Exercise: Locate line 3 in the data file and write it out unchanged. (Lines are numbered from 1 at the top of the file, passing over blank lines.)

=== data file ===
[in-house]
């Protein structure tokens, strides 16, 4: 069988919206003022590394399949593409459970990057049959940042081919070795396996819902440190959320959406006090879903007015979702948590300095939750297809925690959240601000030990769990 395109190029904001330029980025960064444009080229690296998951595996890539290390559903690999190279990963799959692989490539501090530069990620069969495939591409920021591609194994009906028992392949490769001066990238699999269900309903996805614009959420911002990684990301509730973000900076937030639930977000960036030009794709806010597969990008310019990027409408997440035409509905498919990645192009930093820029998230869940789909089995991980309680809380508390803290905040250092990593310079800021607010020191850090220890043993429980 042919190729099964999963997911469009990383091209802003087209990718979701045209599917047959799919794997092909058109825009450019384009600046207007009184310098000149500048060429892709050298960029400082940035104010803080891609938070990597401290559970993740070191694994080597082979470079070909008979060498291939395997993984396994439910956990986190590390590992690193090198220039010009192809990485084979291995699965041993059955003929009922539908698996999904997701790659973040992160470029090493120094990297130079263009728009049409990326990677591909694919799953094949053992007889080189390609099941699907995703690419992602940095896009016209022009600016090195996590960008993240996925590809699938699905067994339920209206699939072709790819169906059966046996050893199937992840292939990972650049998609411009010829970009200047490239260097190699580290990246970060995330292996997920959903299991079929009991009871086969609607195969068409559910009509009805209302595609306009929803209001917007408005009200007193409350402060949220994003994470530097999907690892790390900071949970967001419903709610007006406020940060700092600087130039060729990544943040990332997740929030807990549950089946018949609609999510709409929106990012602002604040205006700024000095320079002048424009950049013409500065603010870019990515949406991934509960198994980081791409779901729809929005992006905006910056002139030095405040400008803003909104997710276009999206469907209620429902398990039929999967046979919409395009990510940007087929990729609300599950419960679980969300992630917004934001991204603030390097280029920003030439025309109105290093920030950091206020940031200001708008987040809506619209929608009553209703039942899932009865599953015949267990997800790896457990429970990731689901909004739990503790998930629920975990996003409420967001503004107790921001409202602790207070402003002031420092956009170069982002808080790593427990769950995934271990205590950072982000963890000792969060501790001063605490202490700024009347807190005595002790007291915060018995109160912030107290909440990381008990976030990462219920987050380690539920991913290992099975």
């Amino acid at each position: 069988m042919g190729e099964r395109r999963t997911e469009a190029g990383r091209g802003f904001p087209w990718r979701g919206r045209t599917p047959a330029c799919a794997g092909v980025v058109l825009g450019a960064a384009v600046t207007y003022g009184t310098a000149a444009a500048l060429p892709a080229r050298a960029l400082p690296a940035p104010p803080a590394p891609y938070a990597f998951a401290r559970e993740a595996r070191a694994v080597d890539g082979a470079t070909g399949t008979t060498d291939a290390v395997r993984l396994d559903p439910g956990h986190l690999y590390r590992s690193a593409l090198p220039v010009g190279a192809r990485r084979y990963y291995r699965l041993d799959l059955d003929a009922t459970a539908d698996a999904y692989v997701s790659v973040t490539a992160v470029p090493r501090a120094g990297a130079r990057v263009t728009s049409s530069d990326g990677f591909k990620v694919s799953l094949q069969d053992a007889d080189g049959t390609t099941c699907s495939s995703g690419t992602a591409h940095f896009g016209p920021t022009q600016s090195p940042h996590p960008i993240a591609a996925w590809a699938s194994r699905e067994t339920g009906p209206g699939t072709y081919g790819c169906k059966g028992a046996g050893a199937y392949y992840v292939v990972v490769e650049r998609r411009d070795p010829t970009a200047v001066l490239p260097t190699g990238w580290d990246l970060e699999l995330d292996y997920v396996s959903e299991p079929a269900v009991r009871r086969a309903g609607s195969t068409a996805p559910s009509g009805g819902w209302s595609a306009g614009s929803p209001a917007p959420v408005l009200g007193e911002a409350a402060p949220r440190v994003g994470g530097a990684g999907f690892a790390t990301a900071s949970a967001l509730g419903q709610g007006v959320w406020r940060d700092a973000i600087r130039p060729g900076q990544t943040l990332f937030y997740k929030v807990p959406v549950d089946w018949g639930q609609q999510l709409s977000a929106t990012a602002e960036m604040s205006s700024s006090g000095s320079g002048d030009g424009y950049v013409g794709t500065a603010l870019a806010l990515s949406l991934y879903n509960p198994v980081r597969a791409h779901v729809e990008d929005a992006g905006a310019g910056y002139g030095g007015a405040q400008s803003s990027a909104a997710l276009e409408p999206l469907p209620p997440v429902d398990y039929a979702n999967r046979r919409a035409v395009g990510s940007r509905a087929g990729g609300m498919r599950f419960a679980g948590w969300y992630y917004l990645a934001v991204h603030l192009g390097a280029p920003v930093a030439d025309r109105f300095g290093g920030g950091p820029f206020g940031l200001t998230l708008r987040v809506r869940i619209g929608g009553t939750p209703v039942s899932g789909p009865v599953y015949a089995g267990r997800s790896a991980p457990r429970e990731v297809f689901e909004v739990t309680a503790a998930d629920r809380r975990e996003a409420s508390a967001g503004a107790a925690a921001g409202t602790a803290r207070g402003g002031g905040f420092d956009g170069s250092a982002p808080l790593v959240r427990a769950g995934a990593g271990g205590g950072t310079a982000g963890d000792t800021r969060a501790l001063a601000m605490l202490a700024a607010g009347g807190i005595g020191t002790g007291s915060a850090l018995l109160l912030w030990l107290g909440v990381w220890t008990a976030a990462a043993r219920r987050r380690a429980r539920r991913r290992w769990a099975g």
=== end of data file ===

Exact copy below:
């Amino acid at each position: 069988m042919g190729e099964r395109r999963t997911e469009a190029g990383r091209g802003f904001p087209w990718r979701g919206r045209t599917p047959a330029c799919a794997g092909v980025v058109l825009g450019a960064a384009v600046t207007y003022g009184t310098a000149a444009a500048l060429p892709a080229r050298a960029l400082p690296a940035p104010p803080a590394p891609y938070a990597f998951a401290r559970e993740a595996r070191a694994v080597d890539g082979a470079t070909g399949t008979t060498d291939a290390v395997r993984l396994d559903p439910g956990h986190l690999y590390r590992s690193a593409l090198p220039v010009g190279a192809r990485r084979y990963y291995r699965l041993d799959l059955d003929a009922t459970a539908d698996a999904y692989v997701s790659v973040t490539a992160v470029p090493r501090a120094g990297a130079r990057v263009t728009s049409s530069d990326g990677f591909k990620v694919s799953l094949q069969d053992a007889d080189g049959t390609t099941c699907s495939s995703g690419t992602a591409h940095f896009g016209p920021t022009q600016s090195p940042h996590p960008i993240a591609a996925w590809a699938s194994r699905e067994t339920g009906p209206g699939t072709y081919g790819c169906k059966g028992a046996g050893a199937y392949y992840v292939v990972v490769e650049r998609r411009d070795p010829t970009a200047v001066l490239p260097t190699g990238w580290d990246l970060e699999l995330d292996y997920v396996s959903e299991p079929a269900v009991r009871r086969a309903g609607s195969t068409a996805p559910s009509g009805g819902w209302s595609a306009g614009s929803p209001a917007p959420v408005l009200g007193e911002a409350a402060p949220r440190v994003g994470g530097a990684g999907f690892a790390t990301a900071s949970a967001l509730g419903q709610g007006v959320w406020r940060d700092a973000i600087r130039p060729g900076q990544t943040l990332f937030y997740k929030v807990p959406v549950d089946w018949g639930q609609q999510l709409s977000a929106t990012a602002e960036m604040s205006s700024s006090g000095s320079g002048d030009g424009y950049v013409g794709t500065a603010l870019a806010l990515s949406l991934y879903n509960p198994v980081r597969a791409h779901v729809e990008d929005a992006g905006a310019g910056y002139g030095g007015a405040q400008s803003s990027a909104a997710l276009e409408p999206l469907p209620p997440v429902d398990y039929a979702n999967r046979r919409a035409v395009g990510s940007r509905a087929g990729g609300m498919r599950f419960a679980g948590w969300y992630y917004l990645a934001v991204h603030l192009g390097a280029p920003v930093a030439d025309r109105f300095g290093g920030g950091p820029f206020g940031l200001t998230l708008r987040v809506r869940i619209g929608g009553t939750p209703v039942s899932g789909p009865v599953y015949a089995g267990r997800s790896a991980p457990r429970e990731v297809f689901e909004v739990t309680a503790a998930d629920r809380r975990e996003a409420s508390a967001g503004a107790a925690a921001g409202t602790a803290r207070g402003g002031g905040f420092d956009g170069s250092a982002p808080l790593v959240r427990a769950g995934a990593g271990g205590g950072t310079a982000g963890d000792t800021r969060a501790l001063a601000m605490l202490a700024a607010g009347g807190i005595g020191t002790g007291s915060a850090l018995l109160l912030w030990l107290g909440v990381w220890t008990a976030a990462a043993r219920r987050r380690a429980r539920r991913r290992w769990a099975g």